What’s a web3 bounty? Complete guide to bounties

A bounty is the process of an exchange between two parties. Simply put, bounties reward a task completed by developers. 

When it comes to web3, bounties are rewards given in exchange for specialized work, like devs, and are typically in the form of tokens.

A Web3 bounty is an excellent choice for blockchain projects, such as DAOs or DeFi, and for professionals. 

Because experts, such as blockchain developers, are still scarce, bounties have emerged as a way to recognize specialists in a manner similar to a ”freelance model”,  despite the fact that they are rewarded in tokens for the completed tasks.

A web3 bounty can take any form, but they typically relate to problems and features on a project's backlog. 

To address these issues, organizations can use bounties to outsource development rather than hiring a large staff.

Table of contents

Why do web3 bounties matter
Types of web3 bounties
Bounty Benefits
Payment methods and the use of tokens

Why do web3 bounties matter?

Bounties are, after all, part of the web3 work culture. There is also a "name" for people who seek to provide services in exchange for tokens: bounty hunters.

These professionals are constantly on the lookout for tokenized incentives

So, to make things easier for organizations, Bepro’s bounty network, for example, allows companies, DAOs, and protocols to pay out bounties in the form of their own tokens, ETH, stablecoins like USDC, or other ERC-20 tokens.


Types of web3 bounties

There are numerous examples, such as bug bounty programs, bounties for reviewing smart contracts, and so on. Let’s understand a bit more about these opportunities:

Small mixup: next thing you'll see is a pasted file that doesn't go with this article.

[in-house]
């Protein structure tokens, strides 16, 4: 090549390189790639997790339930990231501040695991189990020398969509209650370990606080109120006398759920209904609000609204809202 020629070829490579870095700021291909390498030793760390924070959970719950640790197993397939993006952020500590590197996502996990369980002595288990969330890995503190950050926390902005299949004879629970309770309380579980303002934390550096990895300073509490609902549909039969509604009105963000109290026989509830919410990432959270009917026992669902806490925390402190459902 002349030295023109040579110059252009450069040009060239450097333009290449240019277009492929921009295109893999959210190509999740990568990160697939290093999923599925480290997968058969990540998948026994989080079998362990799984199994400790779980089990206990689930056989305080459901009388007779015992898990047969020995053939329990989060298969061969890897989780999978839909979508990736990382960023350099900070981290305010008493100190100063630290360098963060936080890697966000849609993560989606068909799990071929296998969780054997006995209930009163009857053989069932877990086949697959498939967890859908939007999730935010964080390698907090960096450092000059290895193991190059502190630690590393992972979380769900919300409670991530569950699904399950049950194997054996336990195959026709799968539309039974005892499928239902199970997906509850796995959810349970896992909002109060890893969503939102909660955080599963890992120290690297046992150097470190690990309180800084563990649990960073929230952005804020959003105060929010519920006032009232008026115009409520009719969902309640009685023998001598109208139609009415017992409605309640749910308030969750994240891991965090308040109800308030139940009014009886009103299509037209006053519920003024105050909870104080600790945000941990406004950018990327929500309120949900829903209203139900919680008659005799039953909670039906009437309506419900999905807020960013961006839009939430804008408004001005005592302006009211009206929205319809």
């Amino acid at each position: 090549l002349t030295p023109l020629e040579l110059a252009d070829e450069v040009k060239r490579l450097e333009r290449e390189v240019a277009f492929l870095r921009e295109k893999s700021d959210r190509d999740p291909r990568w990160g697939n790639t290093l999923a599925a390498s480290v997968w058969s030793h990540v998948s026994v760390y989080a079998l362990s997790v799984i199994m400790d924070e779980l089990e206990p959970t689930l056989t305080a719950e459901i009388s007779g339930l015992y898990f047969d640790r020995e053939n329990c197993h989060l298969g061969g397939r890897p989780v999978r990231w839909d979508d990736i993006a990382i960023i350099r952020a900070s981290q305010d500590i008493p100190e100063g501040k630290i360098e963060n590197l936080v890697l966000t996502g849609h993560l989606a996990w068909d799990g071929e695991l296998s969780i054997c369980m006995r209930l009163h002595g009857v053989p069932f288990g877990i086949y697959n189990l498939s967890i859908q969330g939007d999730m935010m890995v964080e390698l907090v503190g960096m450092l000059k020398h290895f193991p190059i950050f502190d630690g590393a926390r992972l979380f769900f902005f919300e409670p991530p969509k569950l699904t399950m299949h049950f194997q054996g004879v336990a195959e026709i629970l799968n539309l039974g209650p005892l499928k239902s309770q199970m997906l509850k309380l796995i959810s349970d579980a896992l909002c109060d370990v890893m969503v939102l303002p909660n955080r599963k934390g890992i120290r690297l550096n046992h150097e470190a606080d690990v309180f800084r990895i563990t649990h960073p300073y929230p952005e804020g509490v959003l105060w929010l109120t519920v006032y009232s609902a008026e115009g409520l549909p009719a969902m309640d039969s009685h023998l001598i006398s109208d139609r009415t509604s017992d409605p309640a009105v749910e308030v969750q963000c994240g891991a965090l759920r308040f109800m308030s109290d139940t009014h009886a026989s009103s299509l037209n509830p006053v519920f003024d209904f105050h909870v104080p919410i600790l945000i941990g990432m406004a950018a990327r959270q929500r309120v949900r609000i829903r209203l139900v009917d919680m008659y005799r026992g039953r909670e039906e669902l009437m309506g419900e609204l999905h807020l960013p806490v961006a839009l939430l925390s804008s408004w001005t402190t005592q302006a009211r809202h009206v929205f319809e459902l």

Bug bounties

Before projects are released, developers and researchers search for bugs and are rewarded for each bug found. The reward may vary depending on the security level of the bug. A critical-level bug will pay a bigger prize rather than a low-level one.


Web3 developer bounty for smart contracts: 

Organizations publish a smart contract code for developers to review and identify flaws.


New features

Some web3 bounty programs seek blockchain developers, designers, and UX writers to help them expand blockchain and web3 with new features.


GitHub Repository Bounties

Some bounty programs compensate researchers for discovering vulnerabilities and submitting solutions to GitHub repositories. 


👉 Want more details? We thoroughly investigated all of these bountiful ideas for organizations to accelerate development


Bounty Benefits: advantages for organizations and web3 projects


Find and attract talents

Launching a bounty program will attract talent from around the world to help you test a web3 platform, review a smart contract, or find bugs.